Mindy Kaling on Sex, Series And Other Concerns
At 33 years old, Mindy Kaling has had a number of careers already: actress and writer on "The Office," fashion blogger, memoirist and now the show-runner, writer and star of "The Mindy Project," about an OB/GYN with an erratic dating life. Kaling the author is a bit more cerebral than her TV counterpart: A Dartmouth graduate, she cites acclaimed playwrights with the same fondness she displays for the Encyclopedia Brown series. Bookish spoke with Kaling about her high- and lowbrow interests, which she showcases in her memoir, “Is Everyone Hanging Out Without Me? (And Other Concerns).”
Bookish: What was your favorite book when you were a kid?
Mindy Kaling: I loved a book called "The Westing Game," which was a murder mystery. It didn’t really condescend to kids, which I liked. I’m very sensitive to books that are condescending, and I felt that book was just a great, well-written mystery/thriller that happened to be popular with kids.
Bookish: When it comes to books, do you have any guilty pleasures?
MK: We all know the difference between me enjoying "Sweet Valley High" versus James Joyce. As a kid, I always loved serialized books. It’s the reason why people love "Harry Potter." Serialization is amazing. It works in television, it works in film, and it works in books. Especially when you’re a young kid--you get attached to these characters. For me, when I was growing up, it was the "Sweet Valley High" series and "The Baby-Sitters Club" series. There’s something just sort of cozy and wonderful about coming back to the same characters and seeing them on this adventure. And the "Encyclopedia Brown" books—those were my most favorite. I wish I could say, “No, what I really loved were the artsy kids books like 'Go Ask Alice,'" but that’s just disturbing.
Bookish: Have you read the Francine Pascal Sweet Valley High adult novel in which they’re all out of college?
MK: What? They’re in their twenties? Is it dark? Is it sexy?
Bookish: It is. They smoke!
MK: I wonder if I would like that. Because what I loved about those books, even as a kid, was that you know they are showing restraint. You know that one of the reasons you’re allowed to read them is because they don’t go there about sex and drugs--that deception to your parents and all that kind of stuff. I’m worried that if I were to read that it’d be like seeing Archie and Veronica having sex in the comics, you know what I mean? I don’t know if I’d be able to handle it, but that sounds pretty juicy.
Bookish: You write for television. You’ve written for the stage. Was there a book or play that inspired you to write?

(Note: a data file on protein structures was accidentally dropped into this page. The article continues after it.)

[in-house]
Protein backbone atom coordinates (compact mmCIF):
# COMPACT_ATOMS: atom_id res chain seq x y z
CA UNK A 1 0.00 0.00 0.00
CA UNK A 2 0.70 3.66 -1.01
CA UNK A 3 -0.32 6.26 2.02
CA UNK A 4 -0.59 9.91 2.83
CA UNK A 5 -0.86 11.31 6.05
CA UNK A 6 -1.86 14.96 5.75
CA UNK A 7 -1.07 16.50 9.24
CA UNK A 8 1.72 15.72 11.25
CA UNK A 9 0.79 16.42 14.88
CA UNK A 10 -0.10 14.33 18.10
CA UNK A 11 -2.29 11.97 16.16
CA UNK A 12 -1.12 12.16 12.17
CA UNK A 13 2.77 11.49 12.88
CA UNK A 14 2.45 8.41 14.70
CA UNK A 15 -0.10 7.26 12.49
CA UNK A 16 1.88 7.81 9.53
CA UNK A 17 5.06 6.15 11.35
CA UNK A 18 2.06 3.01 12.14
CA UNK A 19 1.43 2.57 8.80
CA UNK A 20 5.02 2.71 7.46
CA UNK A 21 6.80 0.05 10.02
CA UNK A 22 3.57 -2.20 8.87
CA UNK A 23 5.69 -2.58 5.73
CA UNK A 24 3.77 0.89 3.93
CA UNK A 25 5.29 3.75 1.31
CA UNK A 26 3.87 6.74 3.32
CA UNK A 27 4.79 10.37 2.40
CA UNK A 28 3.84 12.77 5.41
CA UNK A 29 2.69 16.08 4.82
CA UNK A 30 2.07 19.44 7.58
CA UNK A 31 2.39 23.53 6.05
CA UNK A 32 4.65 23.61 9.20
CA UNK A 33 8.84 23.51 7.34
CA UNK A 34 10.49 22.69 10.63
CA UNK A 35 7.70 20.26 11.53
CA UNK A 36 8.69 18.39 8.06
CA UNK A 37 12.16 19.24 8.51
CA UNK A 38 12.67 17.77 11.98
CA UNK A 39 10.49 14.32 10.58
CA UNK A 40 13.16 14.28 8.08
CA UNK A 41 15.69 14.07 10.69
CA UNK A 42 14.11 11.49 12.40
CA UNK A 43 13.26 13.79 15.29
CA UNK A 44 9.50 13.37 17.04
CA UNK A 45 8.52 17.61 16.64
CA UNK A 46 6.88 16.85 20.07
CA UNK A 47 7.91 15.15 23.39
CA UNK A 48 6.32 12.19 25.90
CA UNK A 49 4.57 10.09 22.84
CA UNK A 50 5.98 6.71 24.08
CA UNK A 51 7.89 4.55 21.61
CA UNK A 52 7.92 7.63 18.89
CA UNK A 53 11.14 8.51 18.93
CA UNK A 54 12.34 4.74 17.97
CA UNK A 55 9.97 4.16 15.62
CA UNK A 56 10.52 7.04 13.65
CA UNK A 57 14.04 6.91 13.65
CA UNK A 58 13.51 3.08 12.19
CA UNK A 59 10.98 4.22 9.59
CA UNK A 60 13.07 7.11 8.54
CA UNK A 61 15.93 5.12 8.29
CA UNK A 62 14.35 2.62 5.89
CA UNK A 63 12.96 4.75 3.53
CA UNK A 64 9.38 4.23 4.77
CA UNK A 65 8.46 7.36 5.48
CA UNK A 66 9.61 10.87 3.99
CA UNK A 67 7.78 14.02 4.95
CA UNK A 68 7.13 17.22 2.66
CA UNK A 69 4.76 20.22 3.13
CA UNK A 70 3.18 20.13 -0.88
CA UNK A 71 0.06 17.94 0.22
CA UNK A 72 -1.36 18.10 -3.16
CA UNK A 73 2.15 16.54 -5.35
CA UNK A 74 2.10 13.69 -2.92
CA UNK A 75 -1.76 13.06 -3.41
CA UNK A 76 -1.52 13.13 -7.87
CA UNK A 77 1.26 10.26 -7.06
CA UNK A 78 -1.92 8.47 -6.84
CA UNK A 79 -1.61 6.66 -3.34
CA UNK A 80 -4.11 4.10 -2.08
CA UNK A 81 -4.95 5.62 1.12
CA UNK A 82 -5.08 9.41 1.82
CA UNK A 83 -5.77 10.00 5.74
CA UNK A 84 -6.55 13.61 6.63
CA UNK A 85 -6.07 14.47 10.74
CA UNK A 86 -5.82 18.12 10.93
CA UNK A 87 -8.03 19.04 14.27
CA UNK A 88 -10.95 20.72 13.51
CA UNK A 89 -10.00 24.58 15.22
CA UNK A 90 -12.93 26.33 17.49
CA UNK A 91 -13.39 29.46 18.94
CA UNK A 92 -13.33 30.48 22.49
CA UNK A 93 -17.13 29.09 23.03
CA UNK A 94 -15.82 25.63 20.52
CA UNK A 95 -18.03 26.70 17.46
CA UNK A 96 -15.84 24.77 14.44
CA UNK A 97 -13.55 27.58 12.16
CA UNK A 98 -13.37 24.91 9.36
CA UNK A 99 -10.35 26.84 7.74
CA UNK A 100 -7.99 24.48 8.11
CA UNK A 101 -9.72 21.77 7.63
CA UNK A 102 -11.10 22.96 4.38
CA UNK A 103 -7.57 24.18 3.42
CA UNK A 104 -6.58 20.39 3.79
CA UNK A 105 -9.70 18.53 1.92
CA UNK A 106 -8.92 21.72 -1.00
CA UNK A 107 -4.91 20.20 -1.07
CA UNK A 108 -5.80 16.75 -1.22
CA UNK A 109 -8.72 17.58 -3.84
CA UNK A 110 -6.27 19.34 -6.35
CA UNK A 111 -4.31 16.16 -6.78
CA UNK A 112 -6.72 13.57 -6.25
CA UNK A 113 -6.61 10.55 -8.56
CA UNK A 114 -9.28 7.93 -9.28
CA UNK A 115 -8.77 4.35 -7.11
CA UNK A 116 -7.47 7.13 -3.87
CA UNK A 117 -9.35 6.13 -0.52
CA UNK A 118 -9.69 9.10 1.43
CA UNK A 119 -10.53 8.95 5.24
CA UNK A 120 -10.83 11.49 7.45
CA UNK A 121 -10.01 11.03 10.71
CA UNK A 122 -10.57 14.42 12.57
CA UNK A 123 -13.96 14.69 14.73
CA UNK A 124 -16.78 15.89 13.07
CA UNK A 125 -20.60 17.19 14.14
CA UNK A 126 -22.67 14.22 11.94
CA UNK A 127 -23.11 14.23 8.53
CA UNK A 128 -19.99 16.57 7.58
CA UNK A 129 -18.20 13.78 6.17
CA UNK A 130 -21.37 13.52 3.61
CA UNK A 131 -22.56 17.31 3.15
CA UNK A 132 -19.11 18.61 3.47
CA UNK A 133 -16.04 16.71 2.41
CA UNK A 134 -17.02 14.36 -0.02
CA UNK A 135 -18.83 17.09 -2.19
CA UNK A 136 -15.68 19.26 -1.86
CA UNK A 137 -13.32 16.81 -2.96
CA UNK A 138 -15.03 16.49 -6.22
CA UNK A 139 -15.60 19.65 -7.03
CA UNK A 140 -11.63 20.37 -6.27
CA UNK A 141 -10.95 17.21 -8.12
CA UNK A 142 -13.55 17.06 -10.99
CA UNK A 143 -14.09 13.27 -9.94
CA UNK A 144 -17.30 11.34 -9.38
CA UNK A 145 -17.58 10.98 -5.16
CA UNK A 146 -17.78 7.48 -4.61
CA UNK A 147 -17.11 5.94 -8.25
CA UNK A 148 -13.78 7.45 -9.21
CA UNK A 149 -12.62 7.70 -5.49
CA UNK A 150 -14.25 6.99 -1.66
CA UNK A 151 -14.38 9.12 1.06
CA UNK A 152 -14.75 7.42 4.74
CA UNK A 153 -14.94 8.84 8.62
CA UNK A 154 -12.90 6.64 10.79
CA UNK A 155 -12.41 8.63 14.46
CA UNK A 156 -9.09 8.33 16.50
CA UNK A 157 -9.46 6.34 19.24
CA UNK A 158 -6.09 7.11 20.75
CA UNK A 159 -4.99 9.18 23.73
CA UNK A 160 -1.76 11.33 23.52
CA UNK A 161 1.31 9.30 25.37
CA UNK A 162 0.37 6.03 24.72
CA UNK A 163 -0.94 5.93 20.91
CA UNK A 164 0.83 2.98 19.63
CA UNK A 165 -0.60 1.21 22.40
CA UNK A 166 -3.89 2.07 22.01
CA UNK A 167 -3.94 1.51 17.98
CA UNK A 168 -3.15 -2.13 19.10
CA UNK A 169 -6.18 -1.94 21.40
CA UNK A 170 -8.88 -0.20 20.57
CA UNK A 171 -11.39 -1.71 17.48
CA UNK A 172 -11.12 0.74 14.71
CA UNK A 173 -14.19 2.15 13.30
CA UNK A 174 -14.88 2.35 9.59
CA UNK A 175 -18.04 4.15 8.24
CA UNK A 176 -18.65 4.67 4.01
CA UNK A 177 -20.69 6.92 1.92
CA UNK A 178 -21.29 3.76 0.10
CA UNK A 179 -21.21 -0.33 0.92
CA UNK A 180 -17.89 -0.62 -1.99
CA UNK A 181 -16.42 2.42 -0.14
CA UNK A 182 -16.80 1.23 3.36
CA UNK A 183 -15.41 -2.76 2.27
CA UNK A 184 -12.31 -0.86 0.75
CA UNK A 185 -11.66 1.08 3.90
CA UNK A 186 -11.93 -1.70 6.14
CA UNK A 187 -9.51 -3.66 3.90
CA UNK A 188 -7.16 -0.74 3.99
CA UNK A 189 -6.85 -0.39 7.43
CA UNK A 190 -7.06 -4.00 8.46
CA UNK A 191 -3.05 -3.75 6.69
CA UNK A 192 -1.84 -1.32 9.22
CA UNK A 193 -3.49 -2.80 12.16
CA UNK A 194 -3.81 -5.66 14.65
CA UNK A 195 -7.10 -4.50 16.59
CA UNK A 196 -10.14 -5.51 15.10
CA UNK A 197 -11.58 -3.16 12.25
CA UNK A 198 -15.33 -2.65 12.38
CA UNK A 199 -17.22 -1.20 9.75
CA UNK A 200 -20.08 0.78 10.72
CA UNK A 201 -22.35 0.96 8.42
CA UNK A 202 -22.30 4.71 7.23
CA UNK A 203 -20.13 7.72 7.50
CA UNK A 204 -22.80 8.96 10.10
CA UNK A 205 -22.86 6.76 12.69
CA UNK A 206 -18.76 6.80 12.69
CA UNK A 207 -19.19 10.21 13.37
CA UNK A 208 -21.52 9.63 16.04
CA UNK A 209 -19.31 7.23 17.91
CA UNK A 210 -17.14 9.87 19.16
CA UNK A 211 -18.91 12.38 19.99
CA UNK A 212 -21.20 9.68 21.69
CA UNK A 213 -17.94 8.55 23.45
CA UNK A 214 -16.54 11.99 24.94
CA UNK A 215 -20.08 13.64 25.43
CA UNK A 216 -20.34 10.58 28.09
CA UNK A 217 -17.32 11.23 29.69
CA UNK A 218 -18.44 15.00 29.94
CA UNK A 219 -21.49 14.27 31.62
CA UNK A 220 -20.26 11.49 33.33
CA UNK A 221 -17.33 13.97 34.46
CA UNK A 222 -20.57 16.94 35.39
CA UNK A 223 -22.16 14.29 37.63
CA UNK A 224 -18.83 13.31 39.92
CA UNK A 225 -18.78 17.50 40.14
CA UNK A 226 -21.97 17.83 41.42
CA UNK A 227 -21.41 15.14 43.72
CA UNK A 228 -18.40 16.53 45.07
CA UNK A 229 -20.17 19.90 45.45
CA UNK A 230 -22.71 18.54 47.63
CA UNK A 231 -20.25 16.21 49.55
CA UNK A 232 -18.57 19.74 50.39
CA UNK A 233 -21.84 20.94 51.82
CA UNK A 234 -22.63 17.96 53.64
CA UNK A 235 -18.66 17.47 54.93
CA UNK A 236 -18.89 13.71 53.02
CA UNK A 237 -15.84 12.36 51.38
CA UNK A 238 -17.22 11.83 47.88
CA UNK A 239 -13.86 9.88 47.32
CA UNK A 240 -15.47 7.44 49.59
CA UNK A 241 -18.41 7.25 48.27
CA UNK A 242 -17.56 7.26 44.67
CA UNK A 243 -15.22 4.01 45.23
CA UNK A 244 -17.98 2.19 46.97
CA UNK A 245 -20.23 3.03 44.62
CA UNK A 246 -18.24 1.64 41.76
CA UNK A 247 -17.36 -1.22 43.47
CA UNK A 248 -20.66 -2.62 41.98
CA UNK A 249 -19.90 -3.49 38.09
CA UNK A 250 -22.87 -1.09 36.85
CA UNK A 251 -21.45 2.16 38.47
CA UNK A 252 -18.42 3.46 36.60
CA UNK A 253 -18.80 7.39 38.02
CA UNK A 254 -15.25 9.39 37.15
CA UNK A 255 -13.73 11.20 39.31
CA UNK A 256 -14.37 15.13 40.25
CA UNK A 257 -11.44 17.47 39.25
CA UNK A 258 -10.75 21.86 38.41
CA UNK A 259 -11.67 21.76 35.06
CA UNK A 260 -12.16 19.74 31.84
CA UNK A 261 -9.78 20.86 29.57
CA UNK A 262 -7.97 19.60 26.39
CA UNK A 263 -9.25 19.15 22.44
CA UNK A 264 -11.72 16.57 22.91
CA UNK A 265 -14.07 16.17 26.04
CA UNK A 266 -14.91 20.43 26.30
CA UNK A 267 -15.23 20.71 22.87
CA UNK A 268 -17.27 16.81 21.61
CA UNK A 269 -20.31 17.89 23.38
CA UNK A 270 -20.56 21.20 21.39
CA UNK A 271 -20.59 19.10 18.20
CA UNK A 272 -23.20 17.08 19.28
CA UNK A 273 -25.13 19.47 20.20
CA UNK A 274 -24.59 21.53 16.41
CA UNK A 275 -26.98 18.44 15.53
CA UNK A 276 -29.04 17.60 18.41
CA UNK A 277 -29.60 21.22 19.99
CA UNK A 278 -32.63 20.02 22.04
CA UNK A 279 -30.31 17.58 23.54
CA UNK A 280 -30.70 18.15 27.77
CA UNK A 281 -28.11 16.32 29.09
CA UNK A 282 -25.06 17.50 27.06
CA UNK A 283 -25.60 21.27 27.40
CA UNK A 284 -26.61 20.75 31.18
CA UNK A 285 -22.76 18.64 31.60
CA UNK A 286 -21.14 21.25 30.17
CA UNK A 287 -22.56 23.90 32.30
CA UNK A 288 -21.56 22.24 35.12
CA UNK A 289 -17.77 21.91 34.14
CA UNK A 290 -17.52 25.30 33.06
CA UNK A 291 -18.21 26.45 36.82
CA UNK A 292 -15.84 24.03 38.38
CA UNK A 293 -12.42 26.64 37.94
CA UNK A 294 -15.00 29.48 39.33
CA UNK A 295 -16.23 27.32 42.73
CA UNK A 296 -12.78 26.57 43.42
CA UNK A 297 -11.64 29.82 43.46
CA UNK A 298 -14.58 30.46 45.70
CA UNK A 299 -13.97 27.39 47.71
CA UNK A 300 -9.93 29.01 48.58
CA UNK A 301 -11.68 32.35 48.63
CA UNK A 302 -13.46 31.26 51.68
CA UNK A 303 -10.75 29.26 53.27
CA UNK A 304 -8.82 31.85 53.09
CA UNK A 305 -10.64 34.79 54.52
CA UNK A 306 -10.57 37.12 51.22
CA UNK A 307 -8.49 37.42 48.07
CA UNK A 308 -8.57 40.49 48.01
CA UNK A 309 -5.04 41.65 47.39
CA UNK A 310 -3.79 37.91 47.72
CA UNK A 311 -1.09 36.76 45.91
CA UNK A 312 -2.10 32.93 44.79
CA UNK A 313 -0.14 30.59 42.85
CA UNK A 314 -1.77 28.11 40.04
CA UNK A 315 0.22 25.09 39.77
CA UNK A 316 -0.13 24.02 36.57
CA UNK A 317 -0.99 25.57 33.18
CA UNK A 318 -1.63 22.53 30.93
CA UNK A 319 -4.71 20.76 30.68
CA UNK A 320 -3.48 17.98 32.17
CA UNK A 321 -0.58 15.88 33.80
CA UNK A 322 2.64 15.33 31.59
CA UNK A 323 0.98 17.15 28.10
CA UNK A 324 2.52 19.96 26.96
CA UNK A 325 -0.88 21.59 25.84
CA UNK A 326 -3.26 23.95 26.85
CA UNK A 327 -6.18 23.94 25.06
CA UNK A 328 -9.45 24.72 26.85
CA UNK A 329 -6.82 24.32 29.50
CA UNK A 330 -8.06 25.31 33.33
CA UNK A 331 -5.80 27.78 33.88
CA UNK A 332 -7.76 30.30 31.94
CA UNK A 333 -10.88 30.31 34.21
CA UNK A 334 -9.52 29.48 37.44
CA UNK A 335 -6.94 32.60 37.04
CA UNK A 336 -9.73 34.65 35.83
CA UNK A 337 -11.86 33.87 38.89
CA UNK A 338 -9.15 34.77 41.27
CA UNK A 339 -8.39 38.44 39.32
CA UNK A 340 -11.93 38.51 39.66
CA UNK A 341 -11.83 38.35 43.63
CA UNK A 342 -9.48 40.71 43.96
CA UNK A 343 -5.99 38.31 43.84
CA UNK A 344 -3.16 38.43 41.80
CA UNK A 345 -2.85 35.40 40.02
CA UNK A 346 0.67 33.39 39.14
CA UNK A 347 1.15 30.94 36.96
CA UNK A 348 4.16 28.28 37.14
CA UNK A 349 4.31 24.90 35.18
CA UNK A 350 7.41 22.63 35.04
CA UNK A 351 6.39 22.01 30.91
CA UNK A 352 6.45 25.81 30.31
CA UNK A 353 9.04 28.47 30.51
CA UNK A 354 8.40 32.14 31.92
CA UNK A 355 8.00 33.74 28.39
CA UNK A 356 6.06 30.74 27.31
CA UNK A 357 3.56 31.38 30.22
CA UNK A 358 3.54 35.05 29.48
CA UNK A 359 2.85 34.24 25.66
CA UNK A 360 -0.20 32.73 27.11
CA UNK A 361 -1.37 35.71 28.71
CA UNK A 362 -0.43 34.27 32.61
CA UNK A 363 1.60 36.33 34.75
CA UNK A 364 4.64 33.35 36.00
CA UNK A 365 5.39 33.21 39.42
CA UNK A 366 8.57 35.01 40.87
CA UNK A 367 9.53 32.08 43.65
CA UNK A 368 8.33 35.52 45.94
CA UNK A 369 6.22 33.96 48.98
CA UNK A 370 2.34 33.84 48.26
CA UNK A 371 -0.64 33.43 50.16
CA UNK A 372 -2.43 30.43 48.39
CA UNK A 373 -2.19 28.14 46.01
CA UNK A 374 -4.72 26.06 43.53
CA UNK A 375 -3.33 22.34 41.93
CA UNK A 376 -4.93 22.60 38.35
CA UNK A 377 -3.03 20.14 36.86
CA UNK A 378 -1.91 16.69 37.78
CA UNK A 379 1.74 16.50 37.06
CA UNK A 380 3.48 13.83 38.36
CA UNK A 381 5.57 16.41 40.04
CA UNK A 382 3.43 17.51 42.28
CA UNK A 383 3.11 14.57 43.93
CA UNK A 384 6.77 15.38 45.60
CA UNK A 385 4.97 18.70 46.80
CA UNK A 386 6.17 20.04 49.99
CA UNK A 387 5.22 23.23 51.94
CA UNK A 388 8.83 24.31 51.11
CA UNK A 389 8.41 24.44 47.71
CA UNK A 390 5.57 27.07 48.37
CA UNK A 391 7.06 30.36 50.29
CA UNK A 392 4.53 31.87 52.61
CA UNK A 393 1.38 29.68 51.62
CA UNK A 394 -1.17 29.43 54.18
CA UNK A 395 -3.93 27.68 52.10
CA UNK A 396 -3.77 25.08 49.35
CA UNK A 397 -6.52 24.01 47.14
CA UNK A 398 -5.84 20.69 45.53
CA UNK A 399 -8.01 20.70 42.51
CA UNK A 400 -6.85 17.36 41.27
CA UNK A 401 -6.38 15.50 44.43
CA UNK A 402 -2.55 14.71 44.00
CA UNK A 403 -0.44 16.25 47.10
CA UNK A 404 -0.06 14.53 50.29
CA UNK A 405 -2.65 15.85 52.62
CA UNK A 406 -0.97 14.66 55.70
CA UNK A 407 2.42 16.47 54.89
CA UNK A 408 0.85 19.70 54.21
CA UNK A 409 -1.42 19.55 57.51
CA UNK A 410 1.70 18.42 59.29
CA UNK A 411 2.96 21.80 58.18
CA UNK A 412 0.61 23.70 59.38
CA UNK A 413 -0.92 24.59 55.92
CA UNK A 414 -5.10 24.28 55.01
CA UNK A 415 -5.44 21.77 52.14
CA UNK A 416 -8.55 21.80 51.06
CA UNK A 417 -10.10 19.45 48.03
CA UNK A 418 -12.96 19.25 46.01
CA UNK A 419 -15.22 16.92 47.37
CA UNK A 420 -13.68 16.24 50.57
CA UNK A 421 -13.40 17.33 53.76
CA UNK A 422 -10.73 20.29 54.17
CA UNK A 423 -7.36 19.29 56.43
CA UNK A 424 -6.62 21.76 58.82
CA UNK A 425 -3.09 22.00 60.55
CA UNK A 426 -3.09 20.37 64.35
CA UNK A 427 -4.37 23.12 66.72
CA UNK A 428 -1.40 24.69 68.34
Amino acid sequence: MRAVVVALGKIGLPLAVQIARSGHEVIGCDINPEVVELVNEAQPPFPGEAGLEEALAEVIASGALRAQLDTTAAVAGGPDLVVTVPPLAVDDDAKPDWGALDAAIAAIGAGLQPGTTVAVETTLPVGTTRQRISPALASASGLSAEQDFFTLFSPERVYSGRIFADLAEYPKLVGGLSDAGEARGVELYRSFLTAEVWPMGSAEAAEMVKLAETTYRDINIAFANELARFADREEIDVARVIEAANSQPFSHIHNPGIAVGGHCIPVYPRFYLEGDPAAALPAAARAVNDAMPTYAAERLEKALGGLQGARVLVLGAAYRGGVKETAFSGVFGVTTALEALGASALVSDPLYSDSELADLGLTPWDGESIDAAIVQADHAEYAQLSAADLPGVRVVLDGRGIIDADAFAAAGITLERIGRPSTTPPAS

MK: Almost every college playwright or sketch or improv comedian was sort of aware of Christopher Durang—even kids in high school. His short plays were so accessible to younger people, and I think that was inspirational to me. Plus, obviously, "Saturday Night Live" and things like that. I decided that dialogue was a very fun thing to try and master. Writing a book is the most terrifying thing that I’ve ever done. It’s so much harder than writing for television because it is a completely different skill set. People think, “A writer’s a writer’s a writer,” but it has been such a brutal challenge--in a good way.
Bookish: It’s not like when you’re performing, say, or when you’re in a writers’ room, where you throw everything against the wall and you see what sticks.
MK: And you get feedback immediately. One of the reasons I even decided to do a book was because of Twitter. Twitter is the most amazing medium for a comedy writer. I can’t get in every idea I want on the show no matter how hard I try to bully the other writers, so it’s a way of me getting out other comic ideas and immediately getting feedback.… The tweets that I have written that are most popular are the ones that are the kind of universal girly concerns and observations. It has been incredibly helpful writing my book because I went and printed out the most retweeted Tweets. It was a great little source book.
Bookish: What is your favorite thing about your book?
MK: I feel like there are a lot of books now by celebrities--if I’m loosely categorized in that group--with advice about how to be as awesome as they are. What I’m proud of about my book is that I’m giving a lot of opinions, but I don’t give any advice. I’m [in my 30s] and I’m not married and having kids. I’m five-foot-three; I weigh, like, 150 pounds, and I’m not in this position to be telling people how to live. Every day, I’m like, “Should I try the Dukan diet?"